By D HILL
As a lover of all things true crime, I jumped for joy when I saw that Netflix dropped more true crime documentaries recently.
Netflix just released their documentary “The Ripper.” I know what you are thinking – No, this is not about the original Jack the Ripper. This is about the case of a copycat, The Yorkshire Ripper; Britain’s most notorious serial killer.
Although, this documentary wasn’t about the original Ripper, I was still excited to learn about a case I didn’t know much about.
It was irritating to watch how disgustingly the police handled this case. The police created the narrative that the Ripper only killed sex workers because the majority of the women he killed were, but this is not completely true. The police assumed this because of the area in which the women were last seen or found in.
Furthermore, saying they were sex workers gave an excuse for them to not care. The cases were considered NHI (no human involved) and weren’t important to the police or the public.
Wilma McCann, the first victim, was last seen in the red light district, so when it came to investigating her murder, it was not the top priority for police.
The case only became important when 16-year-old Jayne MacDonald was killed. She was not a known sex worker so the police and public were more willing to help.
Even journalists did not want to write about this case until the McDonald’s death. Police barely even took the live victims seriously. Two of the women were laughed at after coming to the police and explaining what happened. Because the police didn’t listen to everyone, valuable information that might have led to the conviction of the killer went undisclosed.
I believe the reason why the Ripper was able to kill for as long as he did was because of how poorly the police handled this case.
Instead of the police waiting for someone that they considered human (Macdonald), they should have tried harder to solve the murders of McCann and Emily Jackson.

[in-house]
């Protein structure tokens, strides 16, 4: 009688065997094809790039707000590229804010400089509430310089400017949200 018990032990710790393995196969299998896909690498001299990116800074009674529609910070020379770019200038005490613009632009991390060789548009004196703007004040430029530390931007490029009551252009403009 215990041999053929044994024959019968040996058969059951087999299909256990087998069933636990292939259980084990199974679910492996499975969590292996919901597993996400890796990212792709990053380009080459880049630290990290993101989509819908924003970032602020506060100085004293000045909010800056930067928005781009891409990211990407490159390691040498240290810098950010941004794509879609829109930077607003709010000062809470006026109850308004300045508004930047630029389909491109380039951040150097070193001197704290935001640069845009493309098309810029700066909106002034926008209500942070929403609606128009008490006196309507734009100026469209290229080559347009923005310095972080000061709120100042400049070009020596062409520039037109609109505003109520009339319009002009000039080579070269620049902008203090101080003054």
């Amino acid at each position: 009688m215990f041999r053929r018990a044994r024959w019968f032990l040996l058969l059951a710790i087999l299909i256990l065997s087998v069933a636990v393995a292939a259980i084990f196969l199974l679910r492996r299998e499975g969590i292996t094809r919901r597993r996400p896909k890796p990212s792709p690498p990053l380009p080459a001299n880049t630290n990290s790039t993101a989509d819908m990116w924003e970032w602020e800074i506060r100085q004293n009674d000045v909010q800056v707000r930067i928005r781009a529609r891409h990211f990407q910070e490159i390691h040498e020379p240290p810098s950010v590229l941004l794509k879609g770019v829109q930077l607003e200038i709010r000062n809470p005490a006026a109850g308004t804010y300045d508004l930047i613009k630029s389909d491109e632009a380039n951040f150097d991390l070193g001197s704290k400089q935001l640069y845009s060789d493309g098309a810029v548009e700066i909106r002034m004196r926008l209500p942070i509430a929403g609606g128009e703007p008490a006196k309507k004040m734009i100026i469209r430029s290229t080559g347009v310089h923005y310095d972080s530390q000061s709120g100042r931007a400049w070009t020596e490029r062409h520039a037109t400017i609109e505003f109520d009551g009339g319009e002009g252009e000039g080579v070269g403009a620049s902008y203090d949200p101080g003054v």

With proper police work, the Ripper wouldn’t have killed as many people as he did, leaving 13 bodies, 13 lives that mattered, 13 family members are all gone because police and the public believed that these women didn’t matter.
Instead of police and the public remembering the man who was behind it all, they should’ve remembered the women who suffered at the hands of that man.
The murders were crimes against women, not just sex workers. Women had finally freed themselves from the shackles men put them in, but because of the Ripper, they were put right back into those shackles.
Women were told not to dress a certain way, not to be in a certain area and not to go out at night. Most women felt vulnerable again because men were once again saying what women could and couldn’t do.
I would only recommend this documentary if you need something to be mad at. I rate this documentary a two out of five stars because the cinematography was good and you see the story from many different points of view.
This documentary gives people who are victims, less fortunate people and people who didn’t live a picture-perfect lifestyle every reason not to go to the police.
This documentary shows just how disgusting the public and police can be when dealing with cases that involve people who they consider unimportant.
If things like this interest you, I highly recommend this, but if not, it’s not worth the anger you will feel after watching this.